film fatales #14: diary of a teenage girl (marielle heller, 2015)

Diary of a Teenage Girl has a strong sense of place (San Francisco, 1976). At least it seemed that way to me, a lifelong Bay Area resident who lived across the Bay in Berkeley at that time. The various steps that led to this film show how tied to the area it is. Phoebe Gloeckner, who wrote the original graphic novel, lived in San Francisco in the mid-70s under circumstances similar to those depicted in the movie and personified by the titular teenage girl, Minnie Goetze (Bel Powley). Gloeckner calls her work fiction, but it is often interpreted as a form of autobiography. Marielle Heller, who also has ties to the Bay Area (her husband is one of the Lonely Island guys who came from Berkeley, and her father-in-law is artistic director of the Berkeley Repertory Theatre), was taken by the book and turned it into an off-Broadway play. Gloeckner liked it and gave the film rights to Heller, who eventually wrote and directed the movie. Some of the above probably matters more than other parts, but given the way Heller uses fantastic elements in the film, it’s worth noting how it is rooted in a real place (and time).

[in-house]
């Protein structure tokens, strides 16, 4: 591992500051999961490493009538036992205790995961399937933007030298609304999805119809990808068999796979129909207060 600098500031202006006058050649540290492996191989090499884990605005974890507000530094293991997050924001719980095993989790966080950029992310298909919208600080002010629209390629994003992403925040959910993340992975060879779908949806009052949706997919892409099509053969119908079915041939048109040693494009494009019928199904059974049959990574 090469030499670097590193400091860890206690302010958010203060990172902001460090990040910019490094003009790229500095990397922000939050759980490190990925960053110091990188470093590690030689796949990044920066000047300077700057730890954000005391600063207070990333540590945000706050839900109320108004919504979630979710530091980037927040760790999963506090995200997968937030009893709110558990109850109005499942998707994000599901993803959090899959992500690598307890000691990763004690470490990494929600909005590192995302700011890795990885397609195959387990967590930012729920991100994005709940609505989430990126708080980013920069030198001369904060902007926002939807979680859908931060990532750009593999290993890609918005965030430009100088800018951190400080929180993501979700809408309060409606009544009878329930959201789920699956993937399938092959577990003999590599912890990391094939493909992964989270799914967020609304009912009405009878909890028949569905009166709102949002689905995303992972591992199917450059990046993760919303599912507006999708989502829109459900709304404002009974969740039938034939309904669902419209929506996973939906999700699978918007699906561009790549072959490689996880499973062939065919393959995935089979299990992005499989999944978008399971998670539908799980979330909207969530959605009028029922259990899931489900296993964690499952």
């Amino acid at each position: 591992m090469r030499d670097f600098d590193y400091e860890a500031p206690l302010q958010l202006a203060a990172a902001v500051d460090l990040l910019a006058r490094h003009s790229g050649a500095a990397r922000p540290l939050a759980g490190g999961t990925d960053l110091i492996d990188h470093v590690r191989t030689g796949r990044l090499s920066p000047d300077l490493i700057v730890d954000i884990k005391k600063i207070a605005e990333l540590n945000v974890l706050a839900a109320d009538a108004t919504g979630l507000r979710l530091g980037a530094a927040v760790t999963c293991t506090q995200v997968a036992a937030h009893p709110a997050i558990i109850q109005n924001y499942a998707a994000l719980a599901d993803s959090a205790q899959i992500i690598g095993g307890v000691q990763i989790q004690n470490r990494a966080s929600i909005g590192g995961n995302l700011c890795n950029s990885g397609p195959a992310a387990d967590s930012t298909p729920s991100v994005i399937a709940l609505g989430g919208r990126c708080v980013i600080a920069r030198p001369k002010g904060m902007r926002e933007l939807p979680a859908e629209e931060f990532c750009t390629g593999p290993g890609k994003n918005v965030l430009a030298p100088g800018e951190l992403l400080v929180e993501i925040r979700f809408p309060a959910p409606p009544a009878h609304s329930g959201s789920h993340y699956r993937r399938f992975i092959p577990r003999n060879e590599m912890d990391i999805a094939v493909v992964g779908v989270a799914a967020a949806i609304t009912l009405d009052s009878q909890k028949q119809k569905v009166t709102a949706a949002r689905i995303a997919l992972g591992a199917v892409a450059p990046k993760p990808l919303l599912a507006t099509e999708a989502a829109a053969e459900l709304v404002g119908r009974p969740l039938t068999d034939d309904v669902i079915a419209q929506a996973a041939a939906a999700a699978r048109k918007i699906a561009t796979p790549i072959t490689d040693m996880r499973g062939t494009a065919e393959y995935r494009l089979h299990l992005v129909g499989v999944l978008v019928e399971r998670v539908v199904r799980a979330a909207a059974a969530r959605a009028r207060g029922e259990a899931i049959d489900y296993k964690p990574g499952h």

What is far more important, of course, is how well Diary of a Teenage Girl locks into the life of a teenage girl. There aren’t many characters like Minnie Goetze, who is recognizably confused about life, and about her emergent sexuality, but who is also brazenly confident in some ways, not all of them “good”. As the film begins, Minnie tells us in a voiceover that she has just had sex for the first time (“I had sex today ... holy shit!”). Her excitement reflects the newness of the experience, but she already seems to have a handle on the situation. Minnie is not going to be a victim.